The Department anticipates that simplifying deer hunting regulations on conservation areas to archery only, archery and muzzleloader only, or archery and firearms will both increase hunter satisfaction and allow area managers to adjust regulations based on current deer numbers.
MDC permit fees for nonresident hunters are competitive with those of surrounding states and have remained the same since 2009.

Thursday, February 19, 2015

March 1 marks opener of catch-and-keep season at Missouri trout parks

MDC expects more than 10,000 anglers and will stock more than 33,000 trout on
opening day.
JEFFERSON CITY, Mo. – Sunday, March 1, marks the opening of catch-and-keep trout fishing at the Show-Me State’s four trout parks: Bennett Spring State Park near Lebanon, Montauk State Park near Licking, Roaring River State Park near Cassville, and Maramec Spring Park near St. James. Missouri Department of Conservation (MDC) permit records show that weekend trout park openers can draw crowds of more than 10,000 anglers.
MDC operates trout hatcheries at all four parks. To help predict angler turnout on opening day, hatchery staff rely on permit records going back more than 70 years. Montauk, Bennett Spring, and Roaring River hatchery staff expect crowds of about 3,000 anglers at each location and Maramec Spring staff are planning for a crowd of about 2,000. Based on these predictions, hatchery staff will stock three trout per expected angler on opening day for a total of more than 33,000 fish averaging around a foot in length. The hatcheries will also stock several hundred “lunkers” ranging from three to 10 pounds.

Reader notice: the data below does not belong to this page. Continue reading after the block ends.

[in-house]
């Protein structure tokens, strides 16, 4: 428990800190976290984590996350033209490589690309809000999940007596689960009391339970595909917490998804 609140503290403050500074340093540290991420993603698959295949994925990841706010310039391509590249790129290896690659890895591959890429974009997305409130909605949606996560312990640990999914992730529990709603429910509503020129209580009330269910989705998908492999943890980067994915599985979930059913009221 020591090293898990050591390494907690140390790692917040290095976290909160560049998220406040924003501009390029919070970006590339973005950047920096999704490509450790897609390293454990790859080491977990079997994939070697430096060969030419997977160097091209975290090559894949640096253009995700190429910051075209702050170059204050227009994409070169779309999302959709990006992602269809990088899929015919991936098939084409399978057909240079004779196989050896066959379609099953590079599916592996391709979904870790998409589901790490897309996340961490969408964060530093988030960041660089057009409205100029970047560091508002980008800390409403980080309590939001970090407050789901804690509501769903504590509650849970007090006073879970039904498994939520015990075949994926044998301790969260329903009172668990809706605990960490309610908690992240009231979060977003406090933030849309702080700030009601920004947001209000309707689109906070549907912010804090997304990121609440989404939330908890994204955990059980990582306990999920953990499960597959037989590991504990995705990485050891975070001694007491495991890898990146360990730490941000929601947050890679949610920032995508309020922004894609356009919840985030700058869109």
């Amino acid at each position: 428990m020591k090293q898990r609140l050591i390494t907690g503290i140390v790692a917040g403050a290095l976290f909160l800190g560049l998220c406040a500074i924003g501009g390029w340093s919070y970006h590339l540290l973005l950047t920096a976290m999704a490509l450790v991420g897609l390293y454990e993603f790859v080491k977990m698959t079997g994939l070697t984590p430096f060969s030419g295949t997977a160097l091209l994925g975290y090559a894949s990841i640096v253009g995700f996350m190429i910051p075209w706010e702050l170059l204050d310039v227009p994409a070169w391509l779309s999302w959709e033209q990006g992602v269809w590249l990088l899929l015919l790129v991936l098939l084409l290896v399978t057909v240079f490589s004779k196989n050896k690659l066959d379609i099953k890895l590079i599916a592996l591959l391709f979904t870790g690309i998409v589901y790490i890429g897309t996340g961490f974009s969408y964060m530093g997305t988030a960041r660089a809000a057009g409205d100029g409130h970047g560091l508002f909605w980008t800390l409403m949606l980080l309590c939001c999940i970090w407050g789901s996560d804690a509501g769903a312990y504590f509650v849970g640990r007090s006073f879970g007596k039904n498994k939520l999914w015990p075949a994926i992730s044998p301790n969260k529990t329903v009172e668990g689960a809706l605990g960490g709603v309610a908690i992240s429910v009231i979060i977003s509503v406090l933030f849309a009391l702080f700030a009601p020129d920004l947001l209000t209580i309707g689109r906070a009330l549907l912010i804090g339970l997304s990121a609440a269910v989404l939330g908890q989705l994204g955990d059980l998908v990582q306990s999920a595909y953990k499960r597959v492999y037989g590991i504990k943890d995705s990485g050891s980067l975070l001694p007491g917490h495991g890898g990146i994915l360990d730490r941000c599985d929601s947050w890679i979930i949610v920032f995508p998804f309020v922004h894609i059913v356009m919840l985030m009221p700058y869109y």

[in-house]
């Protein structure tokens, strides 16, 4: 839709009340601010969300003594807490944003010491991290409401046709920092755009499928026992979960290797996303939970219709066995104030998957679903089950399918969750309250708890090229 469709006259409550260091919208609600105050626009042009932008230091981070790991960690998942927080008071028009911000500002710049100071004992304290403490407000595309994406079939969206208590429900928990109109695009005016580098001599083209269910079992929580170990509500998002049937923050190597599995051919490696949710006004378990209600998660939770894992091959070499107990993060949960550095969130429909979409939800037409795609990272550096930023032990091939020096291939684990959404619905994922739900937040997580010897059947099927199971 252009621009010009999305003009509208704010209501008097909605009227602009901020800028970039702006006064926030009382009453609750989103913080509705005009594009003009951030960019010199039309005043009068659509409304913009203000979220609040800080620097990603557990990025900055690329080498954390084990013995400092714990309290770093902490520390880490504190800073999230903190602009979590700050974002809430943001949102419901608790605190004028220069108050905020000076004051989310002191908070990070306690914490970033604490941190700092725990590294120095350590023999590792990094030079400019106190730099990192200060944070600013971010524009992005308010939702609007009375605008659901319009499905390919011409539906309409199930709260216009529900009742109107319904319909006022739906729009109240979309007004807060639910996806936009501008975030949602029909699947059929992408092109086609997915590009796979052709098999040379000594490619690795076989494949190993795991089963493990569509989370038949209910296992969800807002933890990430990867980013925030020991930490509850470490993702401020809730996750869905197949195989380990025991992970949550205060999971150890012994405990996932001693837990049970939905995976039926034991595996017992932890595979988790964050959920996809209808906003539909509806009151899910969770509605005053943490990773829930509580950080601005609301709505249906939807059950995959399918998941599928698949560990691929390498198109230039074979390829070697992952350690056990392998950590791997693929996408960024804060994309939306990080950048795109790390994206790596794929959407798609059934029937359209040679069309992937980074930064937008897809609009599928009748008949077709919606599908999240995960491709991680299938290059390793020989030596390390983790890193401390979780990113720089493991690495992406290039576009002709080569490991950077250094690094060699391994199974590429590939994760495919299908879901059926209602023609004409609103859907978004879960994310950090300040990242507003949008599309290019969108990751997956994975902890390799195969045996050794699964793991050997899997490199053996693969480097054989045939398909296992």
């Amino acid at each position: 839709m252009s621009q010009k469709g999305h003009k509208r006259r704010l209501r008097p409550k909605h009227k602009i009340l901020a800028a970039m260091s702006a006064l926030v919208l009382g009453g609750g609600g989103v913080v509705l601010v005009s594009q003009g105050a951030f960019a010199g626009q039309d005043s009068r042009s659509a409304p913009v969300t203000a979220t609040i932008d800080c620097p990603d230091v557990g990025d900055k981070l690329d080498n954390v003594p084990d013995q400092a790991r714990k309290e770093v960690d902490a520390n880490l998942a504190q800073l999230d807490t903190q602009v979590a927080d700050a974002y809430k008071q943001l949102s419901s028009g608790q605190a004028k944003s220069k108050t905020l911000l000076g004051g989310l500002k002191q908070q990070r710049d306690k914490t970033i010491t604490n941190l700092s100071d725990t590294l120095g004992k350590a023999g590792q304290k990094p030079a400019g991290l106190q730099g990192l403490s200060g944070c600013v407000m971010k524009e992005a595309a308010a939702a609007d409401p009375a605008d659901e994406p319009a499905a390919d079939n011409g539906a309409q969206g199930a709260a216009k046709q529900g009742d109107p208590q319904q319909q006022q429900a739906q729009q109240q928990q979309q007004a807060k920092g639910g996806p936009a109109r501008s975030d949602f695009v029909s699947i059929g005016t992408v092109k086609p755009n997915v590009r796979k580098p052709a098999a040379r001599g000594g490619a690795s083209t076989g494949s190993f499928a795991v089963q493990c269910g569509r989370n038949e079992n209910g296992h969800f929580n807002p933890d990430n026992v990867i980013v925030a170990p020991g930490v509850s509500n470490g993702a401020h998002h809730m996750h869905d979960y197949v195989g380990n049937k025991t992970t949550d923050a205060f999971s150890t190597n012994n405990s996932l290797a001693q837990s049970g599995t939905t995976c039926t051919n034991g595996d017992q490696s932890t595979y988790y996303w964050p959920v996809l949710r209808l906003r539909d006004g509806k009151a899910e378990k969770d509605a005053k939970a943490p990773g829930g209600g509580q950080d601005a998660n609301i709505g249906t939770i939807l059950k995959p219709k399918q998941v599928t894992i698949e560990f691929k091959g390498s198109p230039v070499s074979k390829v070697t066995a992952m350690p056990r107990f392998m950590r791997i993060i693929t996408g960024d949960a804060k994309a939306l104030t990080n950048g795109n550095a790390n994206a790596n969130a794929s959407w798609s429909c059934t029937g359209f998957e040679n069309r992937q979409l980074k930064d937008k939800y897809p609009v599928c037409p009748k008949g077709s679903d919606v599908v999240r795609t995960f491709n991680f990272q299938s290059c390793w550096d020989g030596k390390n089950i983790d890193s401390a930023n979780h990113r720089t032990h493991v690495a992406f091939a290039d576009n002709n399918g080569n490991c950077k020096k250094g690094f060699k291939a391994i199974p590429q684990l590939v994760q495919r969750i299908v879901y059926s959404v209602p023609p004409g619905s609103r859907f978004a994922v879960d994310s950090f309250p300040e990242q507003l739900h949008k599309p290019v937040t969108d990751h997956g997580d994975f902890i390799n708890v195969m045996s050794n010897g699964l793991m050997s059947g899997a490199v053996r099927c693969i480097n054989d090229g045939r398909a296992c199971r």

Three of the trout parks – Bennett Spring, Montauk, and Roaring River– are owned by the Missouri Department of Natural Resources. Maramec Spring Park is owned by the James Foundation. Call the following numbers for more information about trout-park fishing.
Anglers need a daily trout tag to fish in Missouri’s trout parks. Daily trout tags can only be purchased at each of the four trout parks. Missouri residents 16 through 64 need a fishing permit in addition to the daily tag. Nonresidents 16 and older also need a fishing permit.